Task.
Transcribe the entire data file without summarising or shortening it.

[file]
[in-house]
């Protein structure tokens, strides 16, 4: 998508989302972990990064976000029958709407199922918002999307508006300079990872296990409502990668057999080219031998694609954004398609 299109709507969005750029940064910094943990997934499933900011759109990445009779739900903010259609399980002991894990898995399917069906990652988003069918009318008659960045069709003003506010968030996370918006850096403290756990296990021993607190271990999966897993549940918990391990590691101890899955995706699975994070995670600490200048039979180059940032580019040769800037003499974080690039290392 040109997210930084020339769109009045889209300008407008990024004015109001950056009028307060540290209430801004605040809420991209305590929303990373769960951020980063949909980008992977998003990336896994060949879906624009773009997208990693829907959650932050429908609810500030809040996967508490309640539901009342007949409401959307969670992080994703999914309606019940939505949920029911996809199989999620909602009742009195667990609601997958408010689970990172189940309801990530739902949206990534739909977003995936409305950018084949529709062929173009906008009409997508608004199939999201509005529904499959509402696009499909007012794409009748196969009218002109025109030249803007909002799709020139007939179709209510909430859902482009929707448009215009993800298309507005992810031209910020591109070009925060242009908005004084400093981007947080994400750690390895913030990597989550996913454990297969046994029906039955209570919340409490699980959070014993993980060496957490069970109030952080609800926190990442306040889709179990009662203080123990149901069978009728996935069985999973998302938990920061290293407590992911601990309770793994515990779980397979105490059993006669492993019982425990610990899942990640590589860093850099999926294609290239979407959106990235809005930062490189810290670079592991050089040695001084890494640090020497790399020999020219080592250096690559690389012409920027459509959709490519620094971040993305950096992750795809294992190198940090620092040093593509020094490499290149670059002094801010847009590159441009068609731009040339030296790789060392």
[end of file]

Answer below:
[in-house]
């Protein structure tokens, strides 16, 4: 998508989302972990990064976000029958709407199922918002999307508006300079990872296990409502990668057999080219031998694609954004398609 299109709507969005750029940064910094943990997934499933900011759109990445009779739900903010259609399980002991894990898995399917069906990652988003069918009318008659960045069709003003506010968030996370918006850096403290756990296990021993607190271990999966897993549940918990391990590691101890899955995706699975994070995670600490200048039979180059940032580019040769800037003499974080690039290392 040109997210930084020339769109009045889209300008407008990024004015109001950056009028307060540290209430801004605040809420991209305590929303990373769960951020980063949909980008992977998003990336896994060949879906624009773009997208990693829907959650932050429908609810500030809040996967508490309640539901009342007949409401959307969670992080994703999914309606019940939505949920029911996809199989999620909602009742009195667990609601997958408010689970990172189940309801990530739902949206990534739909977003995936409305950018084949529709062929173009906008009409997508608004199939999201509005529904499959509402696009499909007012794409009748196969009218002109025109030249803007909002799709020139007939179709209510909430859902482009929707448009215009993800298309507005992810031209910020591109070009925060242009908005004084400093981007947080994400750690390895913030990597989550996913454990297969046994029906039955209570919340409490699980959070014993993980060496957490069970109030952080609800926190990442306040889709179990009662203080123990149901069978009728996935069985999973998302938990920061290293407590992911601990309770793994515990779980397979105490059993006669492993019982425990610990899942990640590589860093850099999926294609290239979407959106990235809005930062490189810290670079592991050089040695001084890494640090020497790399020999020219080592250096690559690389012409920027459509959709490519620094971040993305950096992750795809294992190198940090620092040093593509020094490499290149670059002094801010847009590159441009068609731009040339030296790789060392």